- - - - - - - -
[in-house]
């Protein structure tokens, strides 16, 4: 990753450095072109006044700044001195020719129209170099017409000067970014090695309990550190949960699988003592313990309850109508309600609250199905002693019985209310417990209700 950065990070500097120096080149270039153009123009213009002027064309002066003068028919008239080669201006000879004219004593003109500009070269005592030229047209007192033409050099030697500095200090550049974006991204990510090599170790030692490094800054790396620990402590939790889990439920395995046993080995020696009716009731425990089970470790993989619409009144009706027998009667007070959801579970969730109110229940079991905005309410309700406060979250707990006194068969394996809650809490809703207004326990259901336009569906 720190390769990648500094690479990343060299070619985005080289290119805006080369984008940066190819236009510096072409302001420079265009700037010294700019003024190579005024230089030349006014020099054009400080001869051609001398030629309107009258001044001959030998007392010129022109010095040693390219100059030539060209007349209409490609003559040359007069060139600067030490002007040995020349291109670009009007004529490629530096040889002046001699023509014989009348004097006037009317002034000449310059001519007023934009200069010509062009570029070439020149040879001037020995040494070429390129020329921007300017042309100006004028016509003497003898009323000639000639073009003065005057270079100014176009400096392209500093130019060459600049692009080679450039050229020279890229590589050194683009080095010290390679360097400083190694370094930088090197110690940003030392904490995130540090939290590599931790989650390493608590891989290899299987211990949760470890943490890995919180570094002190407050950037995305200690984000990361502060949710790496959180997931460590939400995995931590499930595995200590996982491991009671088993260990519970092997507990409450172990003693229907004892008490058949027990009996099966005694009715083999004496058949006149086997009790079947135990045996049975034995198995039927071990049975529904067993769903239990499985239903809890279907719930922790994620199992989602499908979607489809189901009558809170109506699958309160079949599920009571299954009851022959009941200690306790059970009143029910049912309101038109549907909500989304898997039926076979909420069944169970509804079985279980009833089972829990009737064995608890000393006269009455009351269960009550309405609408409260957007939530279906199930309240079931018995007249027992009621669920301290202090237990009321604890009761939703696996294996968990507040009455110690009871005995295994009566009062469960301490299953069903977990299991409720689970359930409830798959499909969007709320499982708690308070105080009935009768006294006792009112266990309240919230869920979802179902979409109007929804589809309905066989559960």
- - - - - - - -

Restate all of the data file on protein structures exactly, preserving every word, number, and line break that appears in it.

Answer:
[in-house]
């Protein structure tokens, strides 16, 4: 990753450095072109006044700044001195020719129209170099017409000067970014090695309990550190949960699988003592313990309850109508309600609250199905002693019985209310417990209700 950065990070500097120096080149270039153009123009213009002027064309002066003068028919008239080669201006000879004219004593003109500009070269005592030229047209007192033409050099030697500095200090550049974006991204990510090599170790030692490094800054790396620990402590939790889990439920395995046993080995020696009716009731425990089970470790993989619409009144009706027998009667007070959801579970969730109110229940079991905005309410309700406060979250707990006194068969394996809650809490809703207004326990259901336009569906 720190390769990648500094690479990343060299070619985005080289290119805006080369984008940066190819236009510096072409302001420079265009700037010294700019003024190579005024230089030349006014020099054009400080001869051609001398030629309107009258001044001959030998007392010129022109010095040693390219100059030539060209007349209409490609003559040359007069060139600067030490002007040995020349291109670009009007004529490629530096040889002046001699023509014989009348004097006037009317002034000449310059001519007023934009200069010509062009570029070439020149040879001037020995040494070429390129020329921007300017042309100006004028016509003497003898009323000639000639073009003065005057270079100014176009400096392209500093130019060459600049692009080679450039050229020279890229590589050194683009080095010290390679360097400083190694370094930088090197110690940003030392904490995130540090939290590599931790989650390493608590891989290899299987211990949760470890943490890995919180570094002190407050950037995305200690984000990361502060949710790496959180997931460590939400995995931590499930595995200590996982491991009671088993260990519970092997507990409450172990003693229907004892008490058949027990009996099966005694009715083999004496058949006149086997009790079947135990045996049975034995198995039927071990049975529904067993769903239990499985239903809890279907719930922790994620199992989602499908979607489809189901009558809170109506699958309160079949599920009571299954009851022959009941200690306790059970009143029910049912309101038109549907909500989304898997039926076979909420069944169970509804079985279980009833089972829990009737064995608890000393006269009455009351269960009550309405609408409260957007939530279906199930309240079931018995007249027992009621669920301290202090237990009321604890009761939703696996294996968990507040009455110690009871005995295994009566009062469960301490299953069903977990299991409720689970359930409830798959499909969007709320499982708690308070105080009935009768006294006792009112266990309240919230869920979802179902979409109007929804589809309905066989559960």